Nothing but Trouble (1991)

You know how people always complain that Hollywood isn’t doing anything new, constantly churning out CGI-filled remakes and comic book movies? They should really check out this bit of absolute insanity, one of the last all practical effects films, which is literally an auteur moment from the pure id of Dan Aykroyd.

Nothing but Trouble started after producer Robert K. Weiss went to a movie with Dan and Peter Aykroyd. That movie was Hellraiser, as Weiss had a fractured rib and it hurt to laugh. Once the movie started, the three were shocked to see people laughing, which gave them the idea to create a horror comedy.

Peter remembered an event where Dan was pulled over in a small upstate New York town, had to pay $50 and then endure a four-hour cup of tea with the town’s justice of the peace. That started the process, with Dan using dreams — like the giant mutant babies — and the study of the ever-burning town of Centralia, PA.

After John Hughes and John Landis turned it down, Aykroyd decided to direct and play two heavy makeup roles, which only added to his stress once filming began. Most of its $40 million budget secured Chevy Chase — who repeatedly screamed at cast members and would yell that he was more important than Aykroyd — and the movie’s elaborate sets and effects.

That said, it’s been said that Chevy would call up various co-stars at night, after filming, to apologize for what he perceived to be stressed out behavior. If you ask me, that’s the traditional behavior of an abuser. Billy Murray said it best. Medium talent.

Luckily, Aykroyd had a great crew who rallied around him (one crew member even threatened to drop a brick on Chase’s head) to make something really special. Or weird. It depends on your point of view. I actually love this movie, which is completely disgusting and disquieting, two things which I know made audiences hate it. Yet I must remain the champion of the films that are lost and forgotten.

When financial publisher Chris Thorne (Chase) meets lawyer Diane Lightson (Demi Moore), he decides to invite her along on a trip to meet clients in Atlantic City. Joining them are the wealthy and oh so abrasive siblings Fausto and Renalda Squiriniszu (Taylor Negron, who is missed greatly in these parts, and Bertila Damas).

After running a stop sign in the small village of Valkenvania and attempting to leave the scene of the crime, they’re all arrested by officer Dennis Valkenheiser (John Candy, whose star power got this made) and taken before the town’s judge, 106-year-old Alvin Valkenheiser (Aykroyd). After Chris offends the judge — I feel that this role may be the closest Chase came to playing himself outside of Community — he sends them all to jail.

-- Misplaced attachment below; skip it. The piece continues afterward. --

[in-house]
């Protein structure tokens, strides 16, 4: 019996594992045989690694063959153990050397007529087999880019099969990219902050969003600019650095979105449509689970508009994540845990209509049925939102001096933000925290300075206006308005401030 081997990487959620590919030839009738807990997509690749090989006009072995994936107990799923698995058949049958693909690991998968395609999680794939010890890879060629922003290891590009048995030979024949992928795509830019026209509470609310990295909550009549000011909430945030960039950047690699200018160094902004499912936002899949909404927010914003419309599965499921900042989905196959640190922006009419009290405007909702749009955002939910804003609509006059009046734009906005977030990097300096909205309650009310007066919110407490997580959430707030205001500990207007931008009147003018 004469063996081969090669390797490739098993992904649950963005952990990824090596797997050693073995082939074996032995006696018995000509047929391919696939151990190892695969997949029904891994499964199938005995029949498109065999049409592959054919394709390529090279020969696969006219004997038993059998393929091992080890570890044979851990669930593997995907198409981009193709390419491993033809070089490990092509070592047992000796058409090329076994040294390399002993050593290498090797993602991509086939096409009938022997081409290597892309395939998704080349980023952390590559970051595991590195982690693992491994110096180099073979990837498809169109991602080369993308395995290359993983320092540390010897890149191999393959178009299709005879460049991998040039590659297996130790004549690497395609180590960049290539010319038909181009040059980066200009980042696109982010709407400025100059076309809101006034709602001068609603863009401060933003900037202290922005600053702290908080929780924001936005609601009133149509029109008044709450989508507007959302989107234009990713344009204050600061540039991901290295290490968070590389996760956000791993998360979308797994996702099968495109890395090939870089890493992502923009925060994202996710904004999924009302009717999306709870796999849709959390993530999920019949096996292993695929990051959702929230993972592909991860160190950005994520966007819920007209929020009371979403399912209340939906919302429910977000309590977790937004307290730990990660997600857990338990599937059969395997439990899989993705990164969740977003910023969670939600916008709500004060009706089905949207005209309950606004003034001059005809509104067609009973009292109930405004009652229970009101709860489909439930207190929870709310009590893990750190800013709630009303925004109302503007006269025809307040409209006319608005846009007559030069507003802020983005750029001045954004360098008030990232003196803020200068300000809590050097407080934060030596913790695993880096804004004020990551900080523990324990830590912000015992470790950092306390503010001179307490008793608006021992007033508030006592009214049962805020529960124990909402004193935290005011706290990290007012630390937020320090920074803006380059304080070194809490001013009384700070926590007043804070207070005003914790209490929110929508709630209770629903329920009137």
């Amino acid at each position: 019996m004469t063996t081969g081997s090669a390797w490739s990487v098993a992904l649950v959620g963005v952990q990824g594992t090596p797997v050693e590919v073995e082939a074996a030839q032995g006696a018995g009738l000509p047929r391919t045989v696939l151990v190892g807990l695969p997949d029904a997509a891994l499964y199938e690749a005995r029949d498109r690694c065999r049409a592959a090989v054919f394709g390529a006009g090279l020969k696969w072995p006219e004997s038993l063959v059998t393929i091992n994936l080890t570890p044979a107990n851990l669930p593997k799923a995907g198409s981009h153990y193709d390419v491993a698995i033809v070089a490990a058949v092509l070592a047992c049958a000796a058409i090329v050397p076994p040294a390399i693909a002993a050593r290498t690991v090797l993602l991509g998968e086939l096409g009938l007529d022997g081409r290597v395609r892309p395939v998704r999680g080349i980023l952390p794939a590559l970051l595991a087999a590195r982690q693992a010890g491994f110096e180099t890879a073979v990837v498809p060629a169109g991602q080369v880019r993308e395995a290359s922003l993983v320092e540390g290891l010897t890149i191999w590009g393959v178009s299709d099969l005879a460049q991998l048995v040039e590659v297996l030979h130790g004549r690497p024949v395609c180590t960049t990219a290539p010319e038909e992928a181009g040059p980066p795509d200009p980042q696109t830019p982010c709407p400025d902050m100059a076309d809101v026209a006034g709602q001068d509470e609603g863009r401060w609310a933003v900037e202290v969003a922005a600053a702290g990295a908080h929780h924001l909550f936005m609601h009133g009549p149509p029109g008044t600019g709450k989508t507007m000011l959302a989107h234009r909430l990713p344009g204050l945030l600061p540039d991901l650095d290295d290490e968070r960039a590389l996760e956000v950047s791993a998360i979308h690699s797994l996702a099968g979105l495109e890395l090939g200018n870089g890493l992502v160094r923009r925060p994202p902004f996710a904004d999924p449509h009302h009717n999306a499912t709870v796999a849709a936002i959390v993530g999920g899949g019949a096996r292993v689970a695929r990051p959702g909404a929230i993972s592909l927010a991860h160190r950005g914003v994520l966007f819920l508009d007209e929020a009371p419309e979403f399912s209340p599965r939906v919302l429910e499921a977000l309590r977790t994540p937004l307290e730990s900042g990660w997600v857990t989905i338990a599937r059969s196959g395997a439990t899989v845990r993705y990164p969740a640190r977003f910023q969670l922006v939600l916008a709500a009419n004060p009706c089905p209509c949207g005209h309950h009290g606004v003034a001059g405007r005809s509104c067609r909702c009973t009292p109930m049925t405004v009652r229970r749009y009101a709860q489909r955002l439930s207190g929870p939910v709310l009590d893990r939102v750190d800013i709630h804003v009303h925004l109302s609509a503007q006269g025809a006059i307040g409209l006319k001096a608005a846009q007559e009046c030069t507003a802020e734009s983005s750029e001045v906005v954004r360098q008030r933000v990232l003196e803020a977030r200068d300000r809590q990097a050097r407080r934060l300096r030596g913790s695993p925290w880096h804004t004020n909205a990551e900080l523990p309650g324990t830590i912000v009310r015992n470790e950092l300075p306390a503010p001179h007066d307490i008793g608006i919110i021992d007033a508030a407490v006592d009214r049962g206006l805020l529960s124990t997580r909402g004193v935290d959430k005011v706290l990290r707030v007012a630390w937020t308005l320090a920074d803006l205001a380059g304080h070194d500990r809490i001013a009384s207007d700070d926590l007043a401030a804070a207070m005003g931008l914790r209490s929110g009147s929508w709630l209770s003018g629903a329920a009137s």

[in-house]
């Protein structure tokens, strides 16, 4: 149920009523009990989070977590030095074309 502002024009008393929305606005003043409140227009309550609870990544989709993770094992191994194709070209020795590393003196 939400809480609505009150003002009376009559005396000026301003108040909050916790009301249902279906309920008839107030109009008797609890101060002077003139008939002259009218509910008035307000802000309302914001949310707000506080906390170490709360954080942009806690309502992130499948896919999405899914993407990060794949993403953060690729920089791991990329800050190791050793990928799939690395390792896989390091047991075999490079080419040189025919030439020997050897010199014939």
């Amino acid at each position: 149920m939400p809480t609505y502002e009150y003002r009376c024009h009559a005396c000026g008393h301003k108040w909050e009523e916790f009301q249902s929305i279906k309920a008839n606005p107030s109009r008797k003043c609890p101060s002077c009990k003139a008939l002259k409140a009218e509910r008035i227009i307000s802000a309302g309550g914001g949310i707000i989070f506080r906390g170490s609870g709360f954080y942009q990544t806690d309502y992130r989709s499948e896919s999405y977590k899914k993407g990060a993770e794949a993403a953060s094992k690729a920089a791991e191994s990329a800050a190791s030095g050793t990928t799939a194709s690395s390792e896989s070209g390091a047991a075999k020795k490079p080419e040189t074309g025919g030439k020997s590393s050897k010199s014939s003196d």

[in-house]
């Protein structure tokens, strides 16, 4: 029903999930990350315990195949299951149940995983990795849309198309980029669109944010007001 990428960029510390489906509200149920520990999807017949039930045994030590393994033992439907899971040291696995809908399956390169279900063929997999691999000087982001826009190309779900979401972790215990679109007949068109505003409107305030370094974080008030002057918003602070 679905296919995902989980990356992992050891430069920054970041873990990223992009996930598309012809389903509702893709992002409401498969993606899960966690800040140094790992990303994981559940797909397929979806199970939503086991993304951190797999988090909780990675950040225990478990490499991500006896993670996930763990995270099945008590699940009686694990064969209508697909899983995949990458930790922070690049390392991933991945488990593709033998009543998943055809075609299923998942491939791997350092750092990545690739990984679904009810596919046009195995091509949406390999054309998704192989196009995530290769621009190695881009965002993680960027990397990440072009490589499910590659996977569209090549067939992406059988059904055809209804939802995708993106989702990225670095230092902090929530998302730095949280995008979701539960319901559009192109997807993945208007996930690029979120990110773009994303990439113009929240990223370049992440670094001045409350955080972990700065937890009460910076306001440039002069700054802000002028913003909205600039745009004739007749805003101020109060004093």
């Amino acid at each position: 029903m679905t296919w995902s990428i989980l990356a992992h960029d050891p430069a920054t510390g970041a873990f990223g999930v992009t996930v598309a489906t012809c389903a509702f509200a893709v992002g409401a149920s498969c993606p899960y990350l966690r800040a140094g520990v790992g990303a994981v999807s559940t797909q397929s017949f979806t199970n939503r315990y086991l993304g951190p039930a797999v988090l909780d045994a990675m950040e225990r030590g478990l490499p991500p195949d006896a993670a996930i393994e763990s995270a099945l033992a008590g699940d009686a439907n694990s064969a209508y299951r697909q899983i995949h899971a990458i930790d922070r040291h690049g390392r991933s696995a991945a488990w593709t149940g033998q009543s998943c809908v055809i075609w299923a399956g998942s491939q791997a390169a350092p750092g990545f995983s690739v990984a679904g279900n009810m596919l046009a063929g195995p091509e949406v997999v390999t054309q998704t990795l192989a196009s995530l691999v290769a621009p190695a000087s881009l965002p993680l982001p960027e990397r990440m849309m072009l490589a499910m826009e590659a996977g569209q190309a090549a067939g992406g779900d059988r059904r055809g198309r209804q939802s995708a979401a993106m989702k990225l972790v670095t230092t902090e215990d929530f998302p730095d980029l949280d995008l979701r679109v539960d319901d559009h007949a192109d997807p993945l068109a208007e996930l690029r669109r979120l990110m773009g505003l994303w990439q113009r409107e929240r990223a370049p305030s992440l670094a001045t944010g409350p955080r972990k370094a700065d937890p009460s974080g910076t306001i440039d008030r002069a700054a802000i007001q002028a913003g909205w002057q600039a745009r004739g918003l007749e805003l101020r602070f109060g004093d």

Meanwhile, a bunch of drunk drivers are sent to a murderous rollercoaster called Mr. Bonestripper while everyone else is invited to a horrifying dinner of sausages driven around on a model train. Soon, everyone is on the run, trying to escape the denizens of the town, like Alvin’s mute granddaughter Eldona (Candy again) and the deformed Bobo (played by Aykroyd) and Lil’ Debbull. Also: Digital Underground shows up.

Again, for better or worse, this movie is all Aykroyd. The police badges, seen in the revolving frames on the judge’s bench, are actual badges from his personal collection. He’s been a lifelong police supporter, which is interesting given this film’s conspiratorial tone that all of the cops are in on it.

I’m of the belief that this film is a success. It’s not afraid to be completely unhinged and blow through a budget — but it’s all on the screen — using the set of High Noon to create the most lunatic setting for a film I’ve ever seen.

The YouTube series Good Bad Flicks is a big inspiration for a lot of what I write. Check out their amazing breakdown of this film and how it was made for even more.

You can watch this for free on VUDU.

3 thoughts on “Nothing but Trouble (1991)

  1. Pingback: Ten band cameos in movies – B&S About Movies

  2. The set design and production values on this are amazing. That can not be denied. Visually, it is a work of art.

    It’s ironic that you reviewed this movie after Under the Silver Lake. I had to watch Silver Lake a second time–without paying attention to the story–and just LOOK at the sets. You can see that everything, down to the tinest trinket, had a reason and purpose to the character’s motivations. I recall a review on The Green Lantern on You Tube, and they made a point of calling out the set design choices. For example: why did the villian (The Yellow Latern? that got all bloated and f’d up on yellow energy) have all the lava lamps?

    Now, maybe that’s not what’s going on with NBT, but it is also a film that, after watching it once, I had to back and just pay attention to the sets. While the film bombed and is not a classic, as a visual artpiece, it’s astounding. They wanted to make Dan’s character a crazy, unhinged hoarder (to the point of hoarding human bodies), they did it.

    Also: Valkenvania and that Boris poster would have sold it. It need a “crazy” poster to convey the movie. I just think the other title and poster gave you no teaser as to what you were walking into.


  3. Pingback: Blood Salvage (1989) – B&S About Movies

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